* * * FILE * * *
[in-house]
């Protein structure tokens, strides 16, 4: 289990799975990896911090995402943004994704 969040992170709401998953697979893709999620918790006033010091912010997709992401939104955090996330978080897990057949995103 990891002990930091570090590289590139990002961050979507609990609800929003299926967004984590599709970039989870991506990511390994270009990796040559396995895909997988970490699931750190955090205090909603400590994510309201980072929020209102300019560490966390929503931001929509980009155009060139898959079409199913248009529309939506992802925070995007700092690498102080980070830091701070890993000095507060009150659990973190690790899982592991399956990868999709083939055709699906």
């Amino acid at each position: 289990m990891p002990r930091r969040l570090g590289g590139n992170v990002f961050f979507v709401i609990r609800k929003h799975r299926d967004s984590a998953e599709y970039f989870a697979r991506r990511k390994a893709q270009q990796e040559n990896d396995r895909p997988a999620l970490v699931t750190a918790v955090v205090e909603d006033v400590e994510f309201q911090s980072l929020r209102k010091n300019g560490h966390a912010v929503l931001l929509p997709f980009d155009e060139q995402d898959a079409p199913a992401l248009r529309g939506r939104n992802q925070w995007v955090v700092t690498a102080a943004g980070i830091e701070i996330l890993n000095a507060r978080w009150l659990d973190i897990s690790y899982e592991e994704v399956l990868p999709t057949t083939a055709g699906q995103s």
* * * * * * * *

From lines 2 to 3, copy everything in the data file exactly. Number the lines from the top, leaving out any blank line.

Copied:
């Protein structure tokens, strides 16, 4: 289990799975990896911090995402943004994704 969040992170709401998953697979893709999620918790006033010091912010997709992401939104955090996330978080897990057949995103 990891002990930091570090590289590139990002961050979507609990609800929003299926967004984590599709970039989870991506990511390994270009990796040559396995895909997988970490699931750190955090205090909603400590994510309201980072929020209102300019560490966390929503931001929509980009155009060139898959079409199913248009529309939506992802925070995007700092690498102080980070830091701070890993000095507060009150659990973190690790899982592991399956990868999709083939055709699906």
């Amino acid at each position: 289990m990891p002990r930091r969040l570090g590289g590139n992170v990002f961050f979507v709401i609990r609800k929003h799975r299926d967004s984590a998953e599709y970039f989870a697979r991506r990511k390994a893709q270009q990796e040559n990896d396995r895909p997988a999620l970490v699931t750190a918790v955090v205090e909603d006033v400590e994510f309201q911090s980072l929020r209102k010091n300019g560490h966390a912010v929503l931001l929509p997709f980009d155009e060139q995402d898959a079409p199913a992401l248009r529309g939506r939104n992802q925070w995007v955090v700092t690498a102080a943004g980070i830091e701070i996330l890993n000095a507060r978080w009150l659990d973190i897990s690790y899982e592991e994704v399956l990868p999709t057949t083939a055709g699906q995103s």